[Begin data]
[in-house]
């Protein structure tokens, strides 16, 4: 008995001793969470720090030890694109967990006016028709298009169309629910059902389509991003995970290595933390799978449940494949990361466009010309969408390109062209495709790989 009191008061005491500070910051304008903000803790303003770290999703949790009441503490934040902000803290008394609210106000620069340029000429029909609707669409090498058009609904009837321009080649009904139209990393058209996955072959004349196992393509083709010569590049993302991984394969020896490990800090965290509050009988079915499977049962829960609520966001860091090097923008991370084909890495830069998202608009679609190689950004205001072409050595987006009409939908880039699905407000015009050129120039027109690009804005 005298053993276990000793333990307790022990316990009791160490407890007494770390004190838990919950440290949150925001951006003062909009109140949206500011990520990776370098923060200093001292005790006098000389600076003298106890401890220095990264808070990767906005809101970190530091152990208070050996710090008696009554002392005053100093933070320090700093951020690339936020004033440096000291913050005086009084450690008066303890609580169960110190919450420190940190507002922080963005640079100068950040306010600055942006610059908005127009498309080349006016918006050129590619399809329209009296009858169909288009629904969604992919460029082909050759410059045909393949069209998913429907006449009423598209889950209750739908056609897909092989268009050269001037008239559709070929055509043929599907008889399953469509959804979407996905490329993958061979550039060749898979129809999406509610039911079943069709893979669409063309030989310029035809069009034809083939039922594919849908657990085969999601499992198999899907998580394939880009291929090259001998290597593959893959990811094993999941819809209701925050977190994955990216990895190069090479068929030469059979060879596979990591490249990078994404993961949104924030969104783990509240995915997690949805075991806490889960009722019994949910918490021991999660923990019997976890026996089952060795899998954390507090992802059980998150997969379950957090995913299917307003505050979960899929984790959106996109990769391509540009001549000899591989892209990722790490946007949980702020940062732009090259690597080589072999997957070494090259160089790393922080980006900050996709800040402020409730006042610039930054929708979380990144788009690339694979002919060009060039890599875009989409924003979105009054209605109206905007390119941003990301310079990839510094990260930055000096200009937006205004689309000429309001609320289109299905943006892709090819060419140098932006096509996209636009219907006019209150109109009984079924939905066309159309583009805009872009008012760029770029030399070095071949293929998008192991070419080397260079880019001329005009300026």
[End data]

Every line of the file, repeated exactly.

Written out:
[in-house]
């Protein structure tokens, strides 16, 4: 008995001793969470720090030890694109967990006016028709298009169309629910059902389509991003995970290595933390799978449940494949990361466009010309969408390109062209495709790989 009191008061005491500070910051304008903000803790303003770290999703949790009441503490934040902000803290008394609210106000620069340029000429029909609707669409090498058009609904009837321009080649009904139209990393058209996955072959004349196992393509083709010569590049993302991984394969020896490990800090965290509050009988079915499977049962829960609520966001860091090097923008991370084909890495830069998202608009679609190689950004205001072409050595987006009409939908880039699905407000015009050129120039027109690009804005 005298053993276990000793333990307790022990316990009791160490407890007494770390004190838990919950440290949150925001951006003062909009109140949206500011990520990776370098923060200093001292005790006098000389600076003298106890401890220095990264808070990767906005809101970190530091152990208070050996710090008696009554002392005053100093933070320090700093951020690339936020004033440096000291913050005086009084450690008066303890609580169960110190919450420190940190507002922080963005640079100068950040306010600055942006610059908005127009498309080349006016918006050129590619399809329209009296009858169909288009629904969604992919460029082909050759410059045909393949069209998913429907006449009423598209889950209750739908056609897909092989268009050269001037008239559709070929055509043929599907008889399953469509959804979407996905490329993958061979550039060749898979129809999406509610039911079943069709893979669409063309030989310029035809069009034809083939039922594919849908657990085969999601499992198999899907998580394939880009291929090259001998290597593959893959990811094993999941819809209701925050977190994955990216990895190069090479068929030469059979060879596979990591490249990078994404993961949104924030969104783990509240995915997690949805075991806490889960009722019994949910918490021991999660923990019997976890026996089952060795899998954390507090992802059980998150997969379950957090995913299917307003505050979960899929984790959106996109990769391509540009001549000899591989892209990722790490946007949980702020940062732009090259690597080589072999997957070494090259160089790393922080980006900050996709800040402020409730006042610039930054929708979380990144788009690339694979002919060009060039890599875009989409924003979105009054209605109206905007390119941003990301310079990839510094990260930055000096200009937006205004689309000429309001609320289109299905943006892709090819060419140098932006096509996209636009219907006019209150109109009984079924939905066309159309583009805009872009008012760029770029030399070095071949293929998008192991070419080397260079880019001329005009300026």